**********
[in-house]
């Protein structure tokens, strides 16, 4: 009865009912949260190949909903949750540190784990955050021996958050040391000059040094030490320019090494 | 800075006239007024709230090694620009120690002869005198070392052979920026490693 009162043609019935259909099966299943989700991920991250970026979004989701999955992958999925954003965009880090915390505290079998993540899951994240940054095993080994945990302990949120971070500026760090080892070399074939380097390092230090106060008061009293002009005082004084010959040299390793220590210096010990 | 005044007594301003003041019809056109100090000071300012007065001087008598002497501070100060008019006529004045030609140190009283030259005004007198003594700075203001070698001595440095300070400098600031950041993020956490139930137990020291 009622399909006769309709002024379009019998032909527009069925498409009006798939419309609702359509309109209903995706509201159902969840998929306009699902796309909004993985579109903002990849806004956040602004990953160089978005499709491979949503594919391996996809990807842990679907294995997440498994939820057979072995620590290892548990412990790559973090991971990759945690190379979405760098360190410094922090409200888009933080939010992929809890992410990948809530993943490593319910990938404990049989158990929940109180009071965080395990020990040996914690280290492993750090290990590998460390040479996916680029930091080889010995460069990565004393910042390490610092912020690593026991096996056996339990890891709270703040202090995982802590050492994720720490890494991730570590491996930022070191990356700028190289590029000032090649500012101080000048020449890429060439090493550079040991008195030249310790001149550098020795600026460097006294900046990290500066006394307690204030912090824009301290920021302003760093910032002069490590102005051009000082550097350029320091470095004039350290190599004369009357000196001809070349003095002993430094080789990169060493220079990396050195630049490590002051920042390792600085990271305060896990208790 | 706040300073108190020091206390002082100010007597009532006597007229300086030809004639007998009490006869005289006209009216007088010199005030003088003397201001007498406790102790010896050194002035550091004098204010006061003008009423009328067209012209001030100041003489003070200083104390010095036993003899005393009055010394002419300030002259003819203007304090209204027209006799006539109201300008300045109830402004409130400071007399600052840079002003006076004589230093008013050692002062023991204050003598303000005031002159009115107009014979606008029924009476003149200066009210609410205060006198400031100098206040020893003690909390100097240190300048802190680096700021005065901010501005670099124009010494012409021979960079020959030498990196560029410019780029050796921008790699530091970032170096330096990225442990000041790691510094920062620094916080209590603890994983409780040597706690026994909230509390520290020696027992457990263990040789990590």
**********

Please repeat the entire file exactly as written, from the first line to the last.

[in-house]
């Protein structure tokens, strides 16, 4: 009865009912949260190949909903949750540190784990955050021996958050040391000059040094030490320019090494 | 800075006239007024709230090694620009120690002869005198070392052979920026490693 009162043609019935259909099966299943989700991920991250970026979004989701999955992958999925954003965009880090915390505290079998993540899951994240940054095993080994945990302990949120971070500026760090080892070399074939380097390092230090106060008061009293002009005082004084010959040299390793220590210096010990 | 005044007594301003003041019809056109100090000071300012007065001087008598002497501070100060008019006529004045030609140190009283030259005004007198003594700075203001070698001595440095300070400098600031950041993020956490139930137990020291 009622399909006769309709002024379009019998032909527009069925498409009006798939419309609702359509309109209903995706509201159902969840998929306009699902796309909004993985579109903002990849806004956040602004990953160089978005499709491979949503594919391996996809990807842990679907294995997440498994939820057979072995620590290892548990412990790559973090991971990759945690190379979405760098360190410094922090409200888009933080939010992929809890992410990948809530993943490593319910990938404990049989158990929940109180009071965080395990020990040996914690280290492993750090290990590998460390040479996916680029930091080889010995460069990565004393910042390490610092912020690593026991096996056996339990890891709270703040202090995982802590050492994720720490890494991730570590491996930022070191990356700028190289590029000032090649500012101080000048020449890429060439090493550079040991008195030249310790001149550098020795600026460097006294900046990290500066006394307690204030912090824009301290920021302003760093910032002069490590102005051009000082550097350029320091470095004039350290190599004369009357000196001809070349003095002993430094080789990169060493220079990396050195630049490590002051920042390792600085990271305060896990208790 | 706040300073108190020091206390002082100010007597009532006597007229300086030809004639007998009490006869005289006209009216007088010199005030003088003397201001007498406790102790010896050194002035550091004098204010006061003008009423009328067209012209001030100041003489003070200083104390010095036993003899005393009055010394002419300030002259003819203007304090209204027209006799006539109201300008300045109830402004409130400071007399600052840079002003006076004589230093008013050692002062023991204050003598303000005031002159009115107009014979606008029924009476003149200066009210609410205060006198400031100098206040020893003690909390100097240190300048802190680096700021005065901010501005670099124009010494012409021979960079020959030498990196560029410019780029050796921008790699530091970032170096330096990225442990000041790691510094920062620094916080209590603890994983409780040597706690026994909230509390520290020696027992457990263990040789990590």